Though neither Buttigieg nor Klobuchar actually uttered the word “electability,” that’s what they were talking about. Poll after poll has shown it’s the only thing that matters to Democratic primary voters — a candidate’s impossible-to-prove yet all-important ability to beat Trump. Klobuchar knows that Buttigieg has ascended in Iowa because Iowans have come to see him as electable. She also knows that in order to have any chance of winning the nomination herself, she has pull off a top-tier finish in a state that shares a border with her own — likely by knocking the other Midwestern moderate down a few pegs. And so she is trying to redefine electability: It’s not a quality you project onto a candidate ahead of time, she’s arguing. It’s something you can assess based on their past record.
Based on Klobuchar’s definition of electability, Buttigieg wouldn’t even be in the race. South Bend is not “Mike Pence’s Indiana”; it’s a liberal college town of 100,000 people that Hillary Clinton won decisively in 2016. In his only statewide race, he lost by even more than Klobuchar claimed: 25 points, not 20. 2010 was a tough year for Democrats — remember the tea party? — but Buttigieg’s margin of defeat was the largest of any Indiana Democrat in a statewide race that year and the second largest since 2000.
By contrast, Klobuchar has repeatedly won her purple state by wide margins. In 2018, the other Democrats running statewide in Minnesota won by anywhere from 4 points to 11 points. Klobuchar won by 24 points; her victory included 42 counties carried by Trump. In 2012, Barack Obama won 53 percent of the vote in Minnesota. Klobuchar won 65 percent. In 2006, Republican Tim Pawlenty defeated his Democratic opponent for governor by a single percentage point. Klobuchar won her race by 20. Earlier this year, FiveThirtyEight ranked every senator’s ability to win over the other side by measuring the distance between a politician’s net home-state approval rating and that state’s partisan lean. No. 1 and No. 2 were West Virginia Sen. Joe Manchin and Alabama Sen. Doug Jones, Democrats who won in deep-red states. Klobuchar was No. 3.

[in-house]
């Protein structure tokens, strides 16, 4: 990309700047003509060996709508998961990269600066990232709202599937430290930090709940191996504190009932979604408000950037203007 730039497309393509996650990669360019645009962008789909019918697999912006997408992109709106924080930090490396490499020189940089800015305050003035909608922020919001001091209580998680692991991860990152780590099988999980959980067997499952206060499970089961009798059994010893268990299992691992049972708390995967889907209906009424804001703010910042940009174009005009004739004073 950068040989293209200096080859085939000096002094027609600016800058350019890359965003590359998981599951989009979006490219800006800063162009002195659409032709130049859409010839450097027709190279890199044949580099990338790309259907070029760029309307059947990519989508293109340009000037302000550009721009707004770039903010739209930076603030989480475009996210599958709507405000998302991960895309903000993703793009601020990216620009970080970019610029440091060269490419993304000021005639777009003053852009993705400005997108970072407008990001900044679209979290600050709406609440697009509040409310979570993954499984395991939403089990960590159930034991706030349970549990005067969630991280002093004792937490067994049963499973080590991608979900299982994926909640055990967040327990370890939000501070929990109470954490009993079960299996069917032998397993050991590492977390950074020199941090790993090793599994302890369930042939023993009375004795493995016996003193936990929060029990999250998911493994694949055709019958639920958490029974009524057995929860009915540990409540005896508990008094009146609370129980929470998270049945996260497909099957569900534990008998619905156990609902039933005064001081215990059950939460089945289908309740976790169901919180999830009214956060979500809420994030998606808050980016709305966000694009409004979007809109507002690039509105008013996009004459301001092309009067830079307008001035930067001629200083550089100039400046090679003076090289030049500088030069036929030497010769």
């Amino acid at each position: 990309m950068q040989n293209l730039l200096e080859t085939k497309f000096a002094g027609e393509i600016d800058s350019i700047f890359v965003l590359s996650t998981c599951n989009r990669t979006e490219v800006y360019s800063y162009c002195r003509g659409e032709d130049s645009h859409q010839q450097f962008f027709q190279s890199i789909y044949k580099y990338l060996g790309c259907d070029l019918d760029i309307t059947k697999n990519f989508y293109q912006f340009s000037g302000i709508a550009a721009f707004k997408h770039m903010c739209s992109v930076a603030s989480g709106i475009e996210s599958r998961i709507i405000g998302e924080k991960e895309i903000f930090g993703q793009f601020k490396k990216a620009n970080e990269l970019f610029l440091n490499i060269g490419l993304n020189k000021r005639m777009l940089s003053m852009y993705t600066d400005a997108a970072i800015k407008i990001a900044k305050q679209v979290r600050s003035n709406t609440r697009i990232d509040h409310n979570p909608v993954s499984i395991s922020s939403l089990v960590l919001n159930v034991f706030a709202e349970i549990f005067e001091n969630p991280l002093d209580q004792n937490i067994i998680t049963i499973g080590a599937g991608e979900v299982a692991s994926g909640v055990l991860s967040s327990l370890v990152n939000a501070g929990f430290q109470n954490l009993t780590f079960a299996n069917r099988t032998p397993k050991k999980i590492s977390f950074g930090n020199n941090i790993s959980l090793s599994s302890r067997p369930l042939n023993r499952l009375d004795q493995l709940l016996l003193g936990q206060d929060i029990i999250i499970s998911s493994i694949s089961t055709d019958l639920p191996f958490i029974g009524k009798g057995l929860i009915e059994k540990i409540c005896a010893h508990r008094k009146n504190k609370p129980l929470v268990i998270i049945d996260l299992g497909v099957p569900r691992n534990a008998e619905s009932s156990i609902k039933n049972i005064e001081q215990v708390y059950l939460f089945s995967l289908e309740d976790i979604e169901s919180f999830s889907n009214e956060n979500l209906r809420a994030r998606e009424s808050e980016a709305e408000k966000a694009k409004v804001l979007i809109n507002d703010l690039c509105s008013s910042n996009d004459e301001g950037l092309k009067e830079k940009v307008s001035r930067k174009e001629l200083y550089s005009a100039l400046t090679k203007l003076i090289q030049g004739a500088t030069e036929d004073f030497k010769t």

The problem for Klobuchar is convincing voters — and even the Democratic establishment — that that record matters. “@BarackObama lost a congressional primary to Bobby Rush 2-1 eight years before he was elected President of the United States,” former Obama campaign manager David Plouffe tweeted Thursday night. (Klobuchar’s rival Joe Biden, of course, was Obama’s vice president, but Plouffe has not signed on with a candidate this year.) “The past is the past. Question is do you have the talent and broad appeal to meet THIS moment. Electability should not be viewed thru a rear view mirror.”
For whatever reason — unconscious bias, Hillary PTSD, the fear that other people are sexist — women don’t get that same benefit of the doubt. Pundits detect in Buttigieg the potential to “bring people together”; Biden’s ability to win over blue-collar Trump voters is asserted as fact, even though he last won a competitive election in 1972. But female candidates are expected to prove their “electability” every time they take the stage. So Kirsten Gillibrand and Kamala Harris drop out long before Iowa. Warren becomes the only candidate forced to explain how to fund Medicare for All. And Klobuchar has to remind Democrats that Buttigieg lacks anything remotely resembling her string of victories in a Midwestern state that has a lot in common with must-win Wisconsin and Michigan.
Will it work? According to a FiveThirtyEight/Ipsos poll conducted immediately before and after the debate, Klobuchar’s net favorability rating jumped by 6.1 points over the course of the evening — the field’s second-biggest increase. When voters were asked to estimate each Democrat’s chances of beating Trump, Klobuchar’s ticked up the most — by 4 points, on average. And she was by far the biggest winner in terms of attracting potential voters; the share of respondents who said they were considering voting for her grew by more than 4 points.
So it was a strong debate for Klobuchar. Her argument connected. Yet even so, the share of voters now open to supporting her remains small: just 14 percent. Buttigieg’s share is 25 percent. Biden’s is 54 percent. With the Iowa caucuses approaching, it looks like Klobuchar will have to prove that she’s electable by proving she can win — yet again.